Financing in 2022 is limited to the refinancing of preferred shares. 2022 will be a year with significant planned outages, including outages for Genesee 1 and 3. The sustaining CapEx is expected to be between $105 million and $115 million which is well above the forecast of $55 million to $70 million in the next few years. Our 2022 targets also reflect our cash taxable position in Canada. We expect continued strong internally generated cash flow based on a strong Alberta price outlook. And finally, we continue to target $500 million per year of committed capital for growth. We expect 2022 to be another very strong year, both financially and strategically.

I will now turn the call back over to Randy.

Randy Mah

Alright. Thanks, Sandra. Therese, we are ready to take questions.

Question-and-Answer Session

Operator

Thank you. [Operator Instructions] The first question comes from Robert Hope with Scotiabank. Please go ahead.

Robert Hope

Good afternoon, everyone. Just maybe a longer term strategic question, just on the natural gas mid-life generation side, what are you seeing out there in terms of opportunities? And as you evaluate these opportunities, how does the ability to kind of reduce carbon at the sites or co-locate renewables or batteries fit into the investment decision?

Brian Vaasjo

Good afternoon. So in terms of what we are seeing on the mid-life natural gas assets in terms of activity these days, it has increased significantly over the last couple of months. So we’re seeing a fair amount of traffic, not the same degree of traffic that we saw pre-pandemic, but definitely more than we’ve seen in the last couple of years. So that’s looking encouraging. When we actually are looking at a particular proposal, obviously, there’s a contracting side comfort that, for its economic life, it can be recontracted out into the future or has sufficient current and long-term contract to carry us well into the 2030s, so that’s sort of a first hurdle. When we look at it in terms of – in part of our optimism around recontracting or lack thereof, it would depend on how it’s strategically positioned. We’ve been looking at a number of assets that are just, I’ll call it, simply generation assets and create energy, but those are readily displaced by renewables, and would have a relatively shorter history. Those assets that are on the grid in strategic locations, for example, those facilities at our peaking facilities would tend to have the longest enduring value.

The other thing because of their positioning is it’s a relatively straightforward transition to start including batteries on those sites and then eventually retiring the natural gas facilities and having storage capability realized at those sites. So there is a number of things that we look at, and certainly, the carbon outlook for each facility is looked at very, very closely and how it impacts on our targets. And what we see as the long-term viability of that asset and that location. So each are very much site – project specific, but we hit on all of those points when we look at the evaluation as to whether we even go forward in looking at an asset.

Robert Hope

Appreciate the color. Very helpful. And then maybe moving over to the renewable side, in the prepared remarks, you mentioned a number of the projects under development have enough kind of time left until they are commissioned to miss some of the challenges we are seeing in the supply chains right now. Is this – for the next tranche of renewable projects, is this slowing down discussions with customers or is the backlog of counterparties willing to backstop EPA is still quite strong?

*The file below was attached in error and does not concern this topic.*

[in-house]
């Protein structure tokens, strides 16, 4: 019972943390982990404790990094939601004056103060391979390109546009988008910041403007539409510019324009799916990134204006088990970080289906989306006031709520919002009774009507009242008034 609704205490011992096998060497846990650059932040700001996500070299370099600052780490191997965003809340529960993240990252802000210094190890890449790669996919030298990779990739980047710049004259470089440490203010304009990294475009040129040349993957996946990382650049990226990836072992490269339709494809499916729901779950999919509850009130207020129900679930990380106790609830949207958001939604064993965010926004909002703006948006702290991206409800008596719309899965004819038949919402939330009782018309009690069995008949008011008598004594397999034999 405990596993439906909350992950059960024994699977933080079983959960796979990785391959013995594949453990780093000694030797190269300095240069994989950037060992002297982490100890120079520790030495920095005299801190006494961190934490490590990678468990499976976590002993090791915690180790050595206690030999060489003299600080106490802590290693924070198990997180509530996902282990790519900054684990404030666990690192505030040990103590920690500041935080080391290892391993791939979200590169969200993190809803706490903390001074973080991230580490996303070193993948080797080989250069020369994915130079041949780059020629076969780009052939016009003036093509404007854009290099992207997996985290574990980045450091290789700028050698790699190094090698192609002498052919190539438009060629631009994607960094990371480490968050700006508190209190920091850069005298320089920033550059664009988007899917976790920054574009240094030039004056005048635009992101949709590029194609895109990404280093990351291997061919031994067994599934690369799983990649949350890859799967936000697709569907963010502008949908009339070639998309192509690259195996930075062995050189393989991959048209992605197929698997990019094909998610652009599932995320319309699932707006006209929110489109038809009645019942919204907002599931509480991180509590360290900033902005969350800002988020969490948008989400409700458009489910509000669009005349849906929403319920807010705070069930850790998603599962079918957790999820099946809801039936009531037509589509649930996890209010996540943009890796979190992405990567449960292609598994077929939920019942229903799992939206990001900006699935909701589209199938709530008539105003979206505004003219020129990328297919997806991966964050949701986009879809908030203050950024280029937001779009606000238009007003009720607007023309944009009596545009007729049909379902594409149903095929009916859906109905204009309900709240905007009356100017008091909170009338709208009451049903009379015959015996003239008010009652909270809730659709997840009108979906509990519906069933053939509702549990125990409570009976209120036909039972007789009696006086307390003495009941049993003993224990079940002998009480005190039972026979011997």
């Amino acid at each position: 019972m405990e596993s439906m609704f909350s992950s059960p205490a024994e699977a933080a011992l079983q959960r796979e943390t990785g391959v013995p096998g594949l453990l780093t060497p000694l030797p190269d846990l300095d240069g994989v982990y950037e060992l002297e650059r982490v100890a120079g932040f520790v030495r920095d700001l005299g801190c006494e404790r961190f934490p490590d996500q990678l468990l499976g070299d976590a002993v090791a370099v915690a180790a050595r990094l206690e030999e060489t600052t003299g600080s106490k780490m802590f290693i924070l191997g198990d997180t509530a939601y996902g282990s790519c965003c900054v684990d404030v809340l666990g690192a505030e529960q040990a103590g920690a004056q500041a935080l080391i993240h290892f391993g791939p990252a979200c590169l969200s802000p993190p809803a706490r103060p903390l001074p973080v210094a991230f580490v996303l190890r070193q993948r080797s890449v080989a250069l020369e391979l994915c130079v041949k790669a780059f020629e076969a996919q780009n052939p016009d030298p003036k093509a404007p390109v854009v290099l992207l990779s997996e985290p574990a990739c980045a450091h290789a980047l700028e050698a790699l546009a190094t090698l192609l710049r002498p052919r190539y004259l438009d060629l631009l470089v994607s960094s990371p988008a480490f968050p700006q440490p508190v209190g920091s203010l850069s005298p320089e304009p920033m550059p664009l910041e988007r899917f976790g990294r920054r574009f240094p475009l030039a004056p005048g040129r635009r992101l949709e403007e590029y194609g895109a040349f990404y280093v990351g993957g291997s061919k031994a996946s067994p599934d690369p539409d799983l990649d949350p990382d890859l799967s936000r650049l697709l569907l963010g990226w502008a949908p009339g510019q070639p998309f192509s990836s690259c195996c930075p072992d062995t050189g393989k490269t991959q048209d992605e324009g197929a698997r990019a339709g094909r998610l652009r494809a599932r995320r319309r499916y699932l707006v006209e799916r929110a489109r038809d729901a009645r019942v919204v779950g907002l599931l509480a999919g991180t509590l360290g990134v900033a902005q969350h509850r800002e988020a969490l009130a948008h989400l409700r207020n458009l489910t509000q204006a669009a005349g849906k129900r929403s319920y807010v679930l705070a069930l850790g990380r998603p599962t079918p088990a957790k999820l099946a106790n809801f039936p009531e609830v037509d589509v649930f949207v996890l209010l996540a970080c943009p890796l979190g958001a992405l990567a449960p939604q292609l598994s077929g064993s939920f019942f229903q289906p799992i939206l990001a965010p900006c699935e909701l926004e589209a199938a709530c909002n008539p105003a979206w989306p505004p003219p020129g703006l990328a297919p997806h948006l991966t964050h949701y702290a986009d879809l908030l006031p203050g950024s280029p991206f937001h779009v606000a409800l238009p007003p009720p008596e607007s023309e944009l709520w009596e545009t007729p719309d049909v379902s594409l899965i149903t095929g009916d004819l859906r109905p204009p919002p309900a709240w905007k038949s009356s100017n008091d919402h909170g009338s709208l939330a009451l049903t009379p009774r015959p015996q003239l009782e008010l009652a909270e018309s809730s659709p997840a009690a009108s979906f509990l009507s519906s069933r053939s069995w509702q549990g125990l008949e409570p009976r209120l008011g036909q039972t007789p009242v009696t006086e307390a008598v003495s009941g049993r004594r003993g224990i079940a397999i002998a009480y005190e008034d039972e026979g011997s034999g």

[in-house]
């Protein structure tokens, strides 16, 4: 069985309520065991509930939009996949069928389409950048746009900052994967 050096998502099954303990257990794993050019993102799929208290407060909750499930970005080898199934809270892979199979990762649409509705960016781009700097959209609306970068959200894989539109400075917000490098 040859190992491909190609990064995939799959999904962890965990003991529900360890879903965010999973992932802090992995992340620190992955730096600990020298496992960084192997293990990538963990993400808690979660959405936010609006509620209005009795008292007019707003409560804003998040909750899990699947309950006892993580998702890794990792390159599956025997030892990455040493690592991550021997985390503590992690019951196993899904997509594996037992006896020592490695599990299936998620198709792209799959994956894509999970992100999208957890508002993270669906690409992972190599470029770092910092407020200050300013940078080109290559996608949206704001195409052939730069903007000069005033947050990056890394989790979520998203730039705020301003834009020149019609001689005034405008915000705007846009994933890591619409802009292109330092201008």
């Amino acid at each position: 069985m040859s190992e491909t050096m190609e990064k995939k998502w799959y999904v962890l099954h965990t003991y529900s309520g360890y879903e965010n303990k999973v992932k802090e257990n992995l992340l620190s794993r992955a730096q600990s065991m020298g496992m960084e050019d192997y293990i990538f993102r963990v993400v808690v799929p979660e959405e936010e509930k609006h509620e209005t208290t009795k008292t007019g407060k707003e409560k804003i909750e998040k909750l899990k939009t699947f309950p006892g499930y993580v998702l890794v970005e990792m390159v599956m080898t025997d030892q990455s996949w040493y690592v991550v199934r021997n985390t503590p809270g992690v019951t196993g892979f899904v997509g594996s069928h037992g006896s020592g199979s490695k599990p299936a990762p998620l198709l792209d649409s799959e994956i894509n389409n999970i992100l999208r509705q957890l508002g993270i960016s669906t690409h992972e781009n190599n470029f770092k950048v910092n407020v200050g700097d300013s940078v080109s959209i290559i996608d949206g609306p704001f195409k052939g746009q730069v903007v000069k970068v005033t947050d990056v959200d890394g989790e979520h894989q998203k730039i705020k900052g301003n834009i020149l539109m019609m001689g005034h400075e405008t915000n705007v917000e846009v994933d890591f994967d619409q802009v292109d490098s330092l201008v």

Brian Vaasjo

Well, it’s caused – there is a bit of a pause right now and it’s a combination of things. One, of course, is what’s happening with the Biden administration in the United States and what’s the outlook going to be for various credits, tax credits, etcetera. So that’s creating, I think, a significant slowdown in terms of elements being transacted, not necessarily slowing down some of the discussions. But I think before you will see an awful lot of triggers pulled, there will be a little bit more certainty that will come into the market. From a pricing perspective, you can acquire or get commitments around price out 2 or 3 years which are tending to be a little bit lower than current pricing or today’s pricing. We expect that, that will soften. And as the market becomes clearer and clearer, I think you’ll see, again, a tendency for there to be more contracting taking place. So I’d suggest there is a bit of a slowdown for a couple of months, but certainly by midyear and thereafter, you will see some acceleration in renewable opportunities in the U.S. In Canada, it’s more on a province by province basis in terms of what’s being offered by the utilities or by the provinces in terms of the renewable projects in Alberta continues to be the same. We see it as an excellent place to continue to invest. And we’ve been very successful on gaining contracts on our renewable projects, even though, as we’ve said over and over, we’re comfortable with them in a merchant perspective, but the contracting of even our remaining position with the renewables at this point is very positive. So things look very good from a renewable perspective.

Robert Hope

Appreciate the color. Thank you.

Operator

The next question comes from Maurice Choy with RBC Capital Markets. Please go ahead.